This post was written by: Swati Sehgal, Alexey Perevalov, Killian Muldoon & Francesco Romani. This is part 3, and here are Parts 1 and Part 2

Topology Aware Scheduling is all about enhancing the hardware awareness of Kubernetes at the cluster control plane level. The hard details, like everything else related to the infrastructure underlying a cluster, is held by kubelet. 

Topology Aware Scheduling will bring changes to the way kubelet exposes this information to make hardware aware extensions easier to develop and consistent with Kubernetes’ understanding of the infrastructure it is managing. To do all this, we are relying on the Pod Resources API.

The Kubernetes pod resources API is a kubelet API introduced in Kubernetes 1.13 that enables monitoring applications to track the resource allocation of the pods.

The service that enables the API is implemented as gRPC listening on a unix domain socket and returning information about the kubelet's assignment of devices to containers.

The API as originally introduced offered an API call to list all the pods and learn about their resource assignment, which fits the proposed use case for monitoring applications.

A few months later, an effort to introduce more topology-aware scheduling began.

So, the scheduler will need to learn more detailed information about the node resource availability and allocation.

Topology-aware scheduling wants to provide a framework to enable generic topology-aware resource allocation, but the first step to solve this problem is working out the simpler case of numa-aware allocation. However, we will use “topology zone” in this post as an alias for the much simpler and more familiar term “NUMA zone” (or “NUMA cell” or “NUMA node,” which we consider synonymous).

The kubelet is the source of truth with respect to the node resource state; thus, extracting the resource state information from the kubelet quickly emerged as the right approach.

To implement this resource, reporting a few approaches were discussed, including introducing a new API. But we realized it is possible to generalize the pod resources API to export

all the information the topology-aware scheduling requires while remaining true to the spirit of the pod resources API itself.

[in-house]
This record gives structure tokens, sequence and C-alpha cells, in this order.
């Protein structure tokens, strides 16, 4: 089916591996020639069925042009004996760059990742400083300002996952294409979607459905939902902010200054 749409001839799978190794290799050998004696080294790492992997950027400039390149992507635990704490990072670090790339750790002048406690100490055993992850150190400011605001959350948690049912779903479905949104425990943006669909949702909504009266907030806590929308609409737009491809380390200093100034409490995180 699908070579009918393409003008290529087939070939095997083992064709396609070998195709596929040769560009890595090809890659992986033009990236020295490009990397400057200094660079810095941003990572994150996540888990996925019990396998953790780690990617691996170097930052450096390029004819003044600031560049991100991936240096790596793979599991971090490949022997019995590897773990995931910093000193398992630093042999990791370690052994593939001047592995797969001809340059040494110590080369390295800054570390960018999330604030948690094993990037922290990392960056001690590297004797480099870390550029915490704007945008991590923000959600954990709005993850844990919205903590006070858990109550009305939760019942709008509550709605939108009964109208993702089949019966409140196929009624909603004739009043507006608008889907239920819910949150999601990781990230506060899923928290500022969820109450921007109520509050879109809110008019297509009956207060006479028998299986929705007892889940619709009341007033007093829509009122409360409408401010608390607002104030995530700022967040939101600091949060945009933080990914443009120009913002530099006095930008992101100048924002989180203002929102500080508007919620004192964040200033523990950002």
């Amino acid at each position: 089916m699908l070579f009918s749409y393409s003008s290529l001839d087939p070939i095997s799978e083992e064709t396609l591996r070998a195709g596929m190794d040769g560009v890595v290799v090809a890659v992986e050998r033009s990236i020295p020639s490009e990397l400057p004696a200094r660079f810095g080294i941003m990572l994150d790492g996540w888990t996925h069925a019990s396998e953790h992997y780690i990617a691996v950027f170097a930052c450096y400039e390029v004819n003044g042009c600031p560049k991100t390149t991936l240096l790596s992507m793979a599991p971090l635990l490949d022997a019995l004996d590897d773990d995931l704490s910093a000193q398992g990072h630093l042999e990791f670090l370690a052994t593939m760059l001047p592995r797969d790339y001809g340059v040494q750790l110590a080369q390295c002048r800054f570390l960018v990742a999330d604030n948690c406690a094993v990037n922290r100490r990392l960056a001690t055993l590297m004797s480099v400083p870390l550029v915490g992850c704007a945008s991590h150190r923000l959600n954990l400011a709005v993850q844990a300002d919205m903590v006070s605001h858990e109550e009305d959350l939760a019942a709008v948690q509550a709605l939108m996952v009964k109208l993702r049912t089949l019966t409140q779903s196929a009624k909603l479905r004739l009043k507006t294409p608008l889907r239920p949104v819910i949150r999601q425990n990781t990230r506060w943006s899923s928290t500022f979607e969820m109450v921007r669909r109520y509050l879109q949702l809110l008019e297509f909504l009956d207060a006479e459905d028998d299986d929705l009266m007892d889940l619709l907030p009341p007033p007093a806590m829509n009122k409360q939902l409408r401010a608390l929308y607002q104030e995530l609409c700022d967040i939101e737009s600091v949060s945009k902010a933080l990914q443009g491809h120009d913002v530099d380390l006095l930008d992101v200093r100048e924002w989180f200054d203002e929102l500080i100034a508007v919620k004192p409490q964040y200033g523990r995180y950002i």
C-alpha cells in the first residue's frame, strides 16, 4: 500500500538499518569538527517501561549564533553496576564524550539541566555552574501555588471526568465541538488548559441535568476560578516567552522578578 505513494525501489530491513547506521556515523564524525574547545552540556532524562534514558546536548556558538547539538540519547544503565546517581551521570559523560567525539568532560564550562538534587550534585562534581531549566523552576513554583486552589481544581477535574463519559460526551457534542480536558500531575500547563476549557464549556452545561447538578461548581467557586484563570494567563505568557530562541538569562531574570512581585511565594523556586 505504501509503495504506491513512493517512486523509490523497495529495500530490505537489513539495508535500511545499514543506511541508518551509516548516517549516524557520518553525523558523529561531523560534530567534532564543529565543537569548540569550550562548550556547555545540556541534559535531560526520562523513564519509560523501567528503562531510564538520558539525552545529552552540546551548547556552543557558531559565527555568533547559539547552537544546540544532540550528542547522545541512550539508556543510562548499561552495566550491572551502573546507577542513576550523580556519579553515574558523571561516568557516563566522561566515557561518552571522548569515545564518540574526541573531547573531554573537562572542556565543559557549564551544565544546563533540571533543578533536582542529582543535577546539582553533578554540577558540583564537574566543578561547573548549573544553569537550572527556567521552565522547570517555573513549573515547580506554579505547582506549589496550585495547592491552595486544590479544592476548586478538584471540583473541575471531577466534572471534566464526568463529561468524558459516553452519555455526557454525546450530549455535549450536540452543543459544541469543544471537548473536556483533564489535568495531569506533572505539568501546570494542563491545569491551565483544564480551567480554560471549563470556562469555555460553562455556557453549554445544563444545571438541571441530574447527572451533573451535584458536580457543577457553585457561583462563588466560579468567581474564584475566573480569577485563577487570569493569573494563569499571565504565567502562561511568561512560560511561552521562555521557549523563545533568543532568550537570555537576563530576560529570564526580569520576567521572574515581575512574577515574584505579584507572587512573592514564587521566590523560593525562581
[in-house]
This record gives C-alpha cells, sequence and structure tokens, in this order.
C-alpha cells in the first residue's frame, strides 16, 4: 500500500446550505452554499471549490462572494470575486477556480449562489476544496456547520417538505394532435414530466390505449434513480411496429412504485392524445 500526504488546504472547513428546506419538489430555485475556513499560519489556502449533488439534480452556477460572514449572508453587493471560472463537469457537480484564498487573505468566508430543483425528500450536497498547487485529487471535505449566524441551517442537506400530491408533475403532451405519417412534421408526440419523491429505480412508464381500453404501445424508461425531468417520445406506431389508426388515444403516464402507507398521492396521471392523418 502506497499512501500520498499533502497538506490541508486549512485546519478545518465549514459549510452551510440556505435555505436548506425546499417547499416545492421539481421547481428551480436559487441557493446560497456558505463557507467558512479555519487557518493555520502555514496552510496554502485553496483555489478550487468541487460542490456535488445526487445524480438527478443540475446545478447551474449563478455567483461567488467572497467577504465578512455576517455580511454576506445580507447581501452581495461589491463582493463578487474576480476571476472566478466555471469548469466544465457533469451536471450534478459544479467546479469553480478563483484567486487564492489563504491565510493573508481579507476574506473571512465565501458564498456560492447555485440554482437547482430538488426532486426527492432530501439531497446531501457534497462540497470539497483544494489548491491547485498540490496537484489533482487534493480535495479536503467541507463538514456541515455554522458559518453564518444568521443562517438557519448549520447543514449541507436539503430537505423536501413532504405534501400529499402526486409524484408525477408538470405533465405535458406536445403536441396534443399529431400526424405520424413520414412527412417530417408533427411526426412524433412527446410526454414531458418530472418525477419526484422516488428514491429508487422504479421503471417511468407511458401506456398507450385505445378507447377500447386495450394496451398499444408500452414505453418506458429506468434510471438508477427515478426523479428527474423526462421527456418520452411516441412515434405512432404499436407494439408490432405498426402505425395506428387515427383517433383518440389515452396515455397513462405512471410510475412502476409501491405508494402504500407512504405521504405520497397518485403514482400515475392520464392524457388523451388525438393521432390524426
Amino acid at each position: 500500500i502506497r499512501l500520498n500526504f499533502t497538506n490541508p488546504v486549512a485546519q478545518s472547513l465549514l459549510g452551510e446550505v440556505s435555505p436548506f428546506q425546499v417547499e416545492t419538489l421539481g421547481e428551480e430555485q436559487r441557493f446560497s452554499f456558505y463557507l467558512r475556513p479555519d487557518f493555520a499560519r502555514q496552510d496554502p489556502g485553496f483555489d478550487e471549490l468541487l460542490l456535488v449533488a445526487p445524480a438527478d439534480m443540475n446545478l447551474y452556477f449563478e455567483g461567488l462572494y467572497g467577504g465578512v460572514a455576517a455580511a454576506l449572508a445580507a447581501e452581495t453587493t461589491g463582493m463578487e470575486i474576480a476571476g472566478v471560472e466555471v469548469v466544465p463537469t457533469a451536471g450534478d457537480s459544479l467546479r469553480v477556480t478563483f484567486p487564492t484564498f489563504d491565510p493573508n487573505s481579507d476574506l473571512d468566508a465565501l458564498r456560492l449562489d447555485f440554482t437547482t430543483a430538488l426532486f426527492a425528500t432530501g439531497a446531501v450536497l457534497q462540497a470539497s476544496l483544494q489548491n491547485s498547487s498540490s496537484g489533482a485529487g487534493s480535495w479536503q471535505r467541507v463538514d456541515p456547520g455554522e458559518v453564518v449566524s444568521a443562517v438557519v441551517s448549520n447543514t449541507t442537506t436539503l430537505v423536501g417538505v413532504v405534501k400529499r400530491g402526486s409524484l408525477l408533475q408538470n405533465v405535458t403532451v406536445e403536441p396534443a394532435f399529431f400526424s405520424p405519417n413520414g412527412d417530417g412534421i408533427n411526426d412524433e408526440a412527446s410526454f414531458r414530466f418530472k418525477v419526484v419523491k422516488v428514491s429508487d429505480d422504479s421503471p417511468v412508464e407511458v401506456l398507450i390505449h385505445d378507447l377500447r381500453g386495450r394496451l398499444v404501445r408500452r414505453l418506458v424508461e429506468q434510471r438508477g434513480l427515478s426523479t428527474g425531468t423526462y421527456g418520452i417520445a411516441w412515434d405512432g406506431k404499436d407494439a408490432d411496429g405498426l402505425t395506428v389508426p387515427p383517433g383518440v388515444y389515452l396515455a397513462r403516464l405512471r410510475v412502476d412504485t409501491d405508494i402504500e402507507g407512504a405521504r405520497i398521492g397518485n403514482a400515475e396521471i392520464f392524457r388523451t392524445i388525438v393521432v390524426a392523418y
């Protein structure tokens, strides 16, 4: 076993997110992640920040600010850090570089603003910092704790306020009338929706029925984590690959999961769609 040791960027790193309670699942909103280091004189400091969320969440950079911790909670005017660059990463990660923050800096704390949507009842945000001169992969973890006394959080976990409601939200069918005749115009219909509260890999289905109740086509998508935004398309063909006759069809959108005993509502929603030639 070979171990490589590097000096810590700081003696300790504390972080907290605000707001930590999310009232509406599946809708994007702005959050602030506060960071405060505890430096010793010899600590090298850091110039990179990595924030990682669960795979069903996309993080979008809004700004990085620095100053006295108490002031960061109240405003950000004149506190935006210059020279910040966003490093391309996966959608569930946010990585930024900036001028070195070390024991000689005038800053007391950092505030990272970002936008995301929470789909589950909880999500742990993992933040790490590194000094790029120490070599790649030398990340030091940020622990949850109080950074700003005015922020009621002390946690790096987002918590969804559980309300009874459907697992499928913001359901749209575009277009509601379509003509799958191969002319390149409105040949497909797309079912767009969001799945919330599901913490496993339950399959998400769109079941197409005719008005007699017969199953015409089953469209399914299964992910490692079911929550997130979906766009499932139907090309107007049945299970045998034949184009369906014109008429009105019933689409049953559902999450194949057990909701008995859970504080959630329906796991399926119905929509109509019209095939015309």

To report enough data to enable the topology-aware scheduling, we need to export more information than the current API does.

When listing pod resources allocation:

  • We need to attach topology information to all the allocated devicesr to properly account the resource availability for the topology zones on the node.
  • In case of exclusive CPU allocation, we need to expose which CPUs are exclusively allocated to containers in the pods. This is a bit of a special case considering that all other resources that have a topology information fit into the more generic “resource” reporting (for example, devices and memory).

To do a proper placement, the scheduler needs to know about the per-NUMA zone available resources. The kubelet reports the available resource on a per-physical-node granularity, which is too coarse grained.

To overcome this limitation, a new Pod Resource API was added: GetAllocatableResources.

This API complements the List API and allows the consumers (the scheduler) to track allocated and allocatable resources on a per-NUMA zone basis.

Even with these important additions, the API is still not ideal because both List and GetAllocatableResources require the monitoring application to poll the kubelet.

If the monitoring application has a too slow monitoring loop, the scheduler likely gets stale information; on the other hand, if the monitoring application monitors very frequently, it adds extra load to the kubelet and to the system in general.

To further improve this, another extension to Pod Resources API is being developed.

The idea is to add Watch endpoints, which will report a stream of events to the monitoring application when resource allocation changes (for example, when pods are created or deleted) or if the resource availability changes (for example, if new device plug-ins are added or deleted). This further extension is planned to be submitted during 2021.

The expected flow to consume these APIs is as follows.

Polling approach for applications that do not need to react quickly to allocation changes:

  1. Connect to podresources endpoint
  2. Intial resource assessment: call GetAllocatableResources and List to learn about the resources available on this node.
  3. Loop forever:
    1. Optionally, call GetAllocatableResources to fully reconcile the resource state. This is optional because for some applications, the initial GetAllocatableResources call and proper resource tracking using List may be sufficient.
    1. Call List to learn about the current resource allocation
    2. Perform the business logic comparing the available resources and the allocated resources
    3. Sleep as needed

Event-based approach for applications that do need to react quickly to allocation changes:

  1. Connect to podresources endpoint
  2. Initial resource assessment: call GetAllocatableResources and List to learn about the resources available on this node.
  3. Register itself calling Watch (and optionally WatchAllocatable) to subscribe to allocation changes
  4. Wait forever:
    1. Both Watch endpoints will provide events reflecting resource allocation or availability (for example, new device plug-in registered) changes
    2. The APIs provide enough data to intelligently and deliberately reconcile the information coming from Watch streams with what was provided from GetAllocatableResources and List.

Should you want to learn more about the pod resources API and the changes proposed for topology-aware scheduling, you can start from the KEPs:

Other References: Survey of Resource Management in Kubernetes for Performance Critical Workloads